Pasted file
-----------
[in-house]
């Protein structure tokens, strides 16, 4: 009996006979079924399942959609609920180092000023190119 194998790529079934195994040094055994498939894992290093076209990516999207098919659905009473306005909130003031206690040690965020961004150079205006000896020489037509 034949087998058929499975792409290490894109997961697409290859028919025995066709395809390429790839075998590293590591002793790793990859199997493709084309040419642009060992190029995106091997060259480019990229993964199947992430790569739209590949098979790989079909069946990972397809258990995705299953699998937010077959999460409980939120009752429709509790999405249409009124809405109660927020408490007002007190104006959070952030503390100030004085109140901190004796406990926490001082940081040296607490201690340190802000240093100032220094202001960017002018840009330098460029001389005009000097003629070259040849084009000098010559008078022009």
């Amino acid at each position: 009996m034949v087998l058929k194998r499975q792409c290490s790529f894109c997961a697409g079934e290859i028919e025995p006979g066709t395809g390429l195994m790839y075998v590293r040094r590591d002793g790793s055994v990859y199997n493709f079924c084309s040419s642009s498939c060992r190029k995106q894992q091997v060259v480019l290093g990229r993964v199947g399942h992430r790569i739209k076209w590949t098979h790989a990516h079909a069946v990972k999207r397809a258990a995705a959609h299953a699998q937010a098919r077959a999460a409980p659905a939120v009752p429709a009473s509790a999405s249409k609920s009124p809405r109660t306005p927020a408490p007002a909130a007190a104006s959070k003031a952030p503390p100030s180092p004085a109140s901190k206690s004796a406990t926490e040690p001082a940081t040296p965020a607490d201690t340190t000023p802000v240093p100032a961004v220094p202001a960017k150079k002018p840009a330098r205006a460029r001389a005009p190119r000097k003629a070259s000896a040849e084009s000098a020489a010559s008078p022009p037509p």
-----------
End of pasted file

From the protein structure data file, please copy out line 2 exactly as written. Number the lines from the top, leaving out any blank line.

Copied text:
């Protein structure tokens, strides 16, 4: 009996006979079924399942959609609920180092000023190119 194998790529079934195994040094055994498939894992290093076209990516999207098919659905009473306005909130003031206690040690965020961004150079205006000896020489037509 034949087998058929499975792409290490894109997961697409290859028919025995066709395809390429790839075998590293590591002793790793990859199997493709084309040419642009060992190029995106091997060259480019990229993964199947992430790569739209590949098979790989079909069946990972397809258990995705299953699998937010077959999460409980939120009752429709509790999405249409009124809405109660927020408490007002007190104006959070952030503390100030004085109140901190004796406990926490001082940081040296607490201690340190802000240093100032220094202001960017002018840009330098460029001389005009000097003629070259040849084009000098010559008078022009």